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Hope and happiness: A comparison of some discrepancies

Research paper by Marjorie A. Stassen, Sara R. Staats

Indexed on: 01 Feb '88Published on: 01 Feb '88Published in: Social Indicators Research



Abstract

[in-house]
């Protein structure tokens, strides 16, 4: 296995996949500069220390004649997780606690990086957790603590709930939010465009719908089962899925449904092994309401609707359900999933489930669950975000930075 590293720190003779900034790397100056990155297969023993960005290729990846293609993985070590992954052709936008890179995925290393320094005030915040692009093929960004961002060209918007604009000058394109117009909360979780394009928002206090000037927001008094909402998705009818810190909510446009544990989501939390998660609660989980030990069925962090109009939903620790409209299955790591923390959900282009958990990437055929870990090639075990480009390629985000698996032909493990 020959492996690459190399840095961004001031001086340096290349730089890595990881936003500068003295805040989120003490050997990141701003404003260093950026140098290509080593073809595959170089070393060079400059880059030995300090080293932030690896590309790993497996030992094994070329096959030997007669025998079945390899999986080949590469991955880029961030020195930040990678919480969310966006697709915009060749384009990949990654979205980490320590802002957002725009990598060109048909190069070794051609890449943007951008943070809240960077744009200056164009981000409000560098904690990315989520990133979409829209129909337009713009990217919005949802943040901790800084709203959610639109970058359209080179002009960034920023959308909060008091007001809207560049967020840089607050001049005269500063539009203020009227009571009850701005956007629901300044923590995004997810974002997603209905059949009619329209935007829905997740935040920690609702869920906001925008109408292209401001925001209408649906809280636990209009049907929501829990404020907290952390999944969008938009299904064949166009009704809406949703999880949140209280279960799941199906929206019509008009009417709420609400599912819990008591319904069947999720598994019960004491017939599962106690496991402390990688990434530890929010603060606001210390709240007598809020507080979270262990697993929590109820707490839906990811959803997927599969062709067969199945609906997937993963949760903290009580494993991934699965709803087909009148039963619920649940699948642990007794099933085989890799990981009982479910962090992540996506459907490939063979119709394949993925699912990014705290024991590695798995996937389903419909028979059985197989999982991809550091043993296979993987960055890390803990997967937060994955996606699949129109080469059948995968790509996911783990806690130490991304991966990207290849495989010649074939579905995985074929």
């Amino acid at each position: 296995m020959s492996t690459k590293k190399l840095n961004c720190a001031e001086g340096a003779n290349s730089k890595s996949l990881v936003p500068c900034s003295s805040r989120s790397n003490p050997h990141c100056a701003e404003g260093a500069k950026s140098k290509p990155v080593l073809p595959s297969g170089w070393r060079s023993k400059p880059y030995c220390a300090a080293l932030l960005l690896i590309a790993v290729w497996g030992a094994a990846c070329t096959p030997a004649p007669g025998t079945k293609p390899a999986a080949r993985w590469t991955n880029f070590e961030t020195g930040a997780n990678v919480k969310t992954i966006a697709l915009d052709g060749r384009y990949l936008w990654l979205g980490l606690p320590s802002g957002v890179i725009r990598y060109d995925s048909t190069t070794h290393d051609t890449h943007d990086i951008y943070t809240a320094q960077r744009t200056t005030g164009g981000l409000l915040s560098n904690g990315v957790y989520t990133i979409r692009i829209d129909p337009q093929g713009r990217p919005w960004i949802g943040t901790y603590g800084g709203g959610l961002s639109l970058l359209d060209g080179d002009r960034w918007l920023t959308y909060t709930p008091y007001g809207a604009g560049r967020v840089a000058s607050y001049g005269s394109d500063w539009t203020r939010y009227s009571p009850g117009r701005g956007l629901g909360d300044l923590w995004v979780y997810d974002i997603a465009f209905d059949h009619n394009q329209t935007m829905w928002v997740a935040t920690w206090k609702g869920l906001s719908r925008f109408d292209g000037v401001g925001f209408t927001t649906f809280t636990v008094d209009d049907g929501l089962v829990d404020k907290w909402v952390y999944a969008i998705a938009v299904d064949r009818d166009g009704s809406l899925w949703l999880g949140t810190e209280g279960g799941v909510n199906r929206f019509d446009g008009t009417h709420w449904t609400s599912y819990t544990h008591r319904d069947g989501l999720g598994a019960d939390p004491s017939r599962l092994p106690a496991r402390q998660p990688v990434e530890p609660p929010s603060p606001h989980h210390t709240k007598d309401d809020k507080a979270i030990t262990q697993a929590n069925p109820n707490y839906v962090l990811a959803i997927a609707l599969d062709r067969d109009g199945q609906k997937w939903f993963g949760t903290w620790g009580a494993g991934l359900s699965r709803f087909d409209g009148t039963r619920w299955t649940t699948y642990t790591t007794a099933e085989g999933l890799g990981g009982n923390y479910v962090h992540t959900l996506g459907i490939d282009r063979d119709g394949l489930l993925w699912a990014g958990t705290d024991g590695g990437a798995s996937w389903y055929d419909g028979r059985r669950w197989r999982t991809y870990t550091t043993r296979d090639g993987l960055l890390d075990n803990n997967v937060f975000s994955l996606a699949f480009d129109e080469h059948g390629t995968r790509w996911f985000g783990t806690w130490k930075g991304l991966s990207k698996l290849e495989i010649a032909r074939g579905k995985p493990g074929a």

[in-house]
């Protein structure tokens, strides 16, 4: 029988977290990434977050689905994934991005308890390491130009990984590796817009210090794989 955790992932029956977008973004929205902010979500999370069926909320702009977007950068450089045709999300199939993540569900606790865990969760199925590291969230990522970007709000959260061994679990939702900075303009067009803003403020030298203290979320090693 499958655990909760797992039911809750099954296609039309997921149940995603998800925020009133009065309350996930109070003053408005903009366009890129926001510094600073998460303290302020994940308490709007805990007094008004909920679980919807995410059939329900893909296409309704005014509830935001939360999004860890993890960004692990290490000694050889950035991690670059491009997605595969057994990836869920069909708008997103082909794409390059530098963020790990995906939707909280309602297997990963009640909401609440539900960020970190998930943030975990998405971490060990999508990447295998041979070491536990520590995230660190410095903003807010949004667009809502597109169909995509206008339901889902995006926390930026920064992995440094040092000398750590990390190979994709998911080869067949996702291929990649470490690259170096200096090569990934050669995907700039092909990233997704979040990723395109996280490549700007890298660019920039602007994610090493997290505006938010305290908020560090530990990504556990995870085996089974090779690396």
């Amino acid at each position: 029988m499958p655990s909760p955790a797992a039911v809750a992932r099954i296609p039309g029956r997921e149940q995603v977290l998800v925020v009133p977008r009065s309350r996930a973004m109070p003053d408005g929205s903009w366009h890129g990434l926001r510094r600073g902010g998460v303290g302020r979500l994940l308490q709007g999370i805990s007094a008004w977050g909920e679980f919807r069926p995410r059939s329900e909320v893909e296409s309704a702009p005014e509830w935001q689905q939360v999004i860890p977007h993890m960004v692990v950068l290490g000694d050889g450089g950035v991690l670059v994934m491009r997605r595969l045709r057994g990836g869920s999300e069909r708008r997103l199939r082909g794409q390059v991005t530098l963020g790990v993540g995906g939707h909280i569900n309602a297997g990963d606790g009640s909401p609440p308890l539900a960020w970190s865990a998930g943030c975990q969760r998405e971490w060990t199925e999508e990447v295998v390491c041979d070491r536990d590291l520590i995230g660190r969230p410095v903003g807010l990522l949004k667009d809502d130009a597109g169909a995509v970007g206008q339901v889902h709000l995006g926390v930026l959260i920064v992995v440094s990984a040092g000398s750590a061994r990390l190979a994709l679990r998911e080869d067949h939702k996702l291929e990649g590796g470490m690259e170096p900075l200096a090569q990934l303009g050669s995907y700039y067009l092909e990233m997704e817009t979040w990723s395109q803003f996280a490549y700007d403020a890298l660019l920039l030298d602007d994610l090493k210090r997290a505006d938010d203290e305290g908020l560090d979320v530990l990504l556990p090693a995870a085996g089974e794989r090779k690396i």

This paper presents a comparison of Canadian and American university students on happiness and satisfaction as measured by the Satisfaction and Happiness Survey (Michalos, 1985). For the American sample, the findings for other measures of satisfaction and happiness, as well as for hope as measured by the Hope Index (Staats and Stassen, 1986), are also reported. American students had slightly higher means on both overall satisfaction and happiness with life as a whole than the Canadian students. The greatest perceived gap for American students was between what one has now and expects to have in the future while for Canadian students it was between what one has and what one needs. Both Canadian and American students reported greatest satisfaction with health and lowest satisfaction with financial security and paid employment. For the American sample, of the other satisfaction, happiness, and hope measures, a global happiness measure had the highest correlation with both overall satisfaction (r=0.62, p<0.0001) and happiness with life as a whole (r=0.55, p<0.0001). Reasons for the observed differences between the two samples are suggested and future research directions are discussed.